Tier 1 are the shows for people who are doing 30 minutes a night. 30 minutes times 365 = 183ish hours of TV. (And don’t kid yourself about shows like The Good Wife lasting 42 minutes instead of an hour. If you’re watching it online you know you can’t click through those ads.)

Tier 2 are the shows for people, like me, who are doing an hour a night, or about 365 hours of TV in a year.

So how might something like this look?

My Tier 1 for 2014:

Game of Thrones (10 hours)

Orange is the New Black (10 hours)

Mad Men (7 hours)

The Americans (10 hours)

Transparent (5 hours)

Veep (5 hours)

Louie (5 hours)

True Detective (10 hours)

Fargo (10 hours)

Parks and Recreation (11 hours)

Orphan Black (10 hours)

You’re the Worst (5 hours)

Girls (5 hours)

Sherlock (5 hours)

Modern Family (11 hours)

Silicon Valley (5 hours)

House of Cards (10 hours)

How I Met Your Mother (4 hours in 2014)

Homeland (10 hours)

Boardwalk Empire (10 hours)

Key and Peele (5 hours)

South Park (5 hours)

Oscars, Tonys, Emmys, Golden Globes (15 hours)

That takes me to 183. Your results may vary, but let’s face it, isn’t that most of the really worthwhile, essential TV? Anyway, feel free to dump and replace. I tried Walking Dead but couldn’t get past the fact that they won’t get on a boat. I hear Justified is great. I don’t do a lot of sitcoms, but I hear good things about Big Bang Theory, New Girl, It’s Always Sunny in Philadelphia, Portlandia, Brooklyn Nine-Nine.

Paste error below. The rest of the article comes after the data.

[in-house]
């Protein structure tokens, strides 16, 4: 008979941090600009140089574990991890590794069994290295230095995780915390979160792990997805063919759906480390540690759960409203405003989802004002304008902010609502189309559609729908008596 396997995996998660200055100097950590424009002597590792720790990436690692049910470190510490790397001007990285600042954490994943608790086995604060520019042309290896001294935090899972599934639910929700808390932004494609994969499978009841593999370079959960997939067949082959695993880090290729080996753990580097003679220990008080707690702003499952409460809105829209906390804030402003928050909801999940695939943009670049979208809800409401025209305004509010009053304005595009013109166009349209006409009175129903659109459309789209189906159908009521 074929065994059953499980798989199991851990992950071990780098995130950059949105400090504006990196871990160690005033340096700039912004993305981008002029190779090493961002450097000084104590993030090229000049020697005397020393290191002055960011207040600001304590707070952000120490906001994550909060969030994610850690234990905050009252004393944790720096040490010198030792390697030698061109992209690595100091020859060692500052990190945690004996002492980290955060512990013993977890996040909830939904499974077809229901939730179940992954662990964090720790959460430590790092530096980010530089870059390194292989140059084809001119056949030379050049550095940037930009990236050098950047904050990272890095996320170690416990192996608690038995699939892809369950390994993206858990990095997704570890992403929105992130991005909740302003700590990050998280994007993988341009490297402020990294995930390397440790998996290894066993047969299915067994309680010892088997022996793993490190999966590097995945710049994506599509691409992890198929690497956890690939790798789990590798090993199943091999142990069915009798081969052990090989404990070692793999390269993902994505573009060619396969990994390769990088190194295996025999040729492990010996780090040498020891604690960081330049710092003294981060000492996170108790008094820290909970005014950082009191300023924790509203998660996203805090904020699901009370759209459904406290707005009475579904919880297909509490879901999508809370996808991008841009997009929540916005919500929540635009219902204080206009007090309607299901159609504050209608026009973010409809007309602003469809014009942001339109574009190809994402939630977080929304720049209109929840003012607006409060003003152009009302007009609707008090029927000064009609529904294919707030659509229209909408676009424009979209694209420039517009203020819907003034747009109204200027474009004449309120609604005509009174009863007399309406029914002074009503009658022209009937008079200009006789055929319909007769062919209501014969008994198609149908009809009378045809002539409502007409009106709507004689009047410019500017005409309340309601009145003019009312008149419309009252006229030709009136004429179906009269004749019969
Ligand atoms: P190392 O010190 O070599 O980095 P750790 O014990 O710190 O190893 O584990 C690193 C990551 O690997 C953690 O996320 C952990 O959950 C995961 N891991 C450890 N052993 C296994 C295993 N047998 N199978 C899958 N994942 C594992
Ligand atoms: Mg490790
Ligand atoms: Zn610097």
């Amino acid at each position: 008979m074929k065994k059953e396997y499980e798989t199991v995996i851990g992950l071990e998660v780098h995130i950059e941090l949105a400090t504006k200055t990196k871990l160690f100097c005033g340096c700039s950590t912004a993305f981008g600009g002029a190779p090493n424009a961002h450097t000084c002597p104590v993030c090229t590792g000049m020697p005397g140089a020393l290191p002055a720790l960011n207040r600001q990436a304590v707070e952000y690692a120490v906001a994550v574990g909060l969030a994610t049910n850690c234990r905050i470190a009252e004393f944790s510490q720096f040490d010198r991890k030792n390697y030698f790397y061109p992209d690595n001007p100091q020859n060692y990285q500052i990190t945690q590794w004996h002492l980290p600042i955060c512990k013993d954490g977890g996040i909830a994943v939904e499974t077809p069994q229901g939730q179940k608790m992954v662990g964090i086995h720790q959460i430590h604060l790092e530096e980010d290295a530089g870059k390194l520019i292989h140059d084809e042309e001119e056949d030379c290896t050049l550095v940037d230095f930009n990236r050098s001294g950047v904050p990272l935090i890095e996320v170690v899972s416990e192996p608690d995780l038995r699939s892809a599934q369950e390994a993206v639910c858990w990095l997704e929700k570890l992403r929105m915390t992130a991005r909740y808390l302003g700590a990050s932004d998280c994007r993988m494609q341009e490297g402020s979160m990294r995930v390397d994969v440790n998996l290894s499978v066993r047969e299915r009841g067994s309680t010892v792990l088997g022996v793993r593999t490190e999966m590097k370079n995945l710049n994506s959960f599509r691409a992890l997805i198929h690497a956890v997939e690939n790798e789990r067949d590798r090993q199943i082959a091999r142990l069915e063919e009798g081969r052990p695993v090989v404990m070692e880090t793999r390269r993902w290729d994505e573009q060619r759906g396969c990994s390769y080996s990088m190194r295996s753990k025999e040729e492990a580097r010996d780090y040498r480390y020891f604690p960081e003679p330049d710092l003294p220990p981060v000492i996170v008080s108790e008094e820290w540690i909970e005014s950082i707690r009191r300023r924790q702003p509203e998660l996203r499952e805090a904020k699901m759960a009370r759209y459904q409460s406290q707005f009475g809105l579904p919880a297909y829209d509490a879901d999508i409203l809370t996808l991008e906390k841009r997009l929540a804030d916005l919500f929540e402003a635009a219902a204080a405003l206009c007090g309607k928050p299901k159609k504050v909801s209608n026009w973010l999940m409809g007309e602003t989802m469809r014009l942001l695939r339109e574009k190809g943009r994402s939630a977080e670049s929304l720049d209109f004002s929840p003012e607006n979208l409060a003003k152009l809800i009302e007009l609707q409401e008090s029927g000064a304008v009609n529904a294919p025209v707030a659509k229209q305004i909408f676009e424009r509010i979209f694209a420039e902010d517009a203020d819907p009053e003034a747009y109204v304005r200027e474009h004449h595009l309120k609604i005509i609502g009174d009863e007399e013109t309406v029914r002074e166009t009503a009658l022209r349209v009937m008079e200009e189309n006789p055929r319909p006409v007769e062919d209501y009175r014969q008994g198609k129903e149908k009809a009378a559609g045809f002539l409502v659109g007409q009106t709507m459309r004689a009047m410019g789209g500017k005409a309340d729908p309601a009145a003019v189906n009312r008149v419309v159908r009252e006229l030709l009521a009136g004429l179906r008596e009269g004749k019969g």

My Tier 2, more in the guilty pleasure arena, would add these shows to Tier 1:

The Daily Show (78 hours) (4 half-hours a week, about 39 weeks a year)

Downton Abbey (10 hours)

Scandal (18 hours)

Real Time (26 hours)

The Affair (10 hours)

Cosmos (10 hours)

The Roosevelts (7 hours)

Survivor (24 hours)

And that’s it! I never watched the Colbert Report outside of an isolated clip or two. Ditto Saturday Night Live, Jimmy Kimmel and Jimmy Fallon. See, an hour a day doesn’t really make you an addict, does it? It’s strange that the critics aren’t quicker to embrace the concept – are they afraid that the studios will stop sending them screeners?

Now that Jon Stewart is going off the air, I’m looking forward to spending those 78 hours somewhere else. Larry Wilmore? John Oliver? And then there are a few others, like Boardwalk Empire and Parks and Rec, who won’t be doing 2015. I’ve already watched (and loved) 7 hours of Unbreakable Kimmy Schmidt. I’d like to catch up on Archer, The Good Wife (my wife loves it), perhaps Empire, Community, Jane the Virgin, Last Man on Earth, or Agents of SHIELD? Or should I stop kidding myself and bake sports into the equation, the way that Obama stopped Bush’s policy of not counting war funds against the debt?

Anyway, all that’s just me. I think today we’ve learned that we’re all watching less TV than we worried we were. Uh, except for some of you guys who went way past this list. You, I still worry about.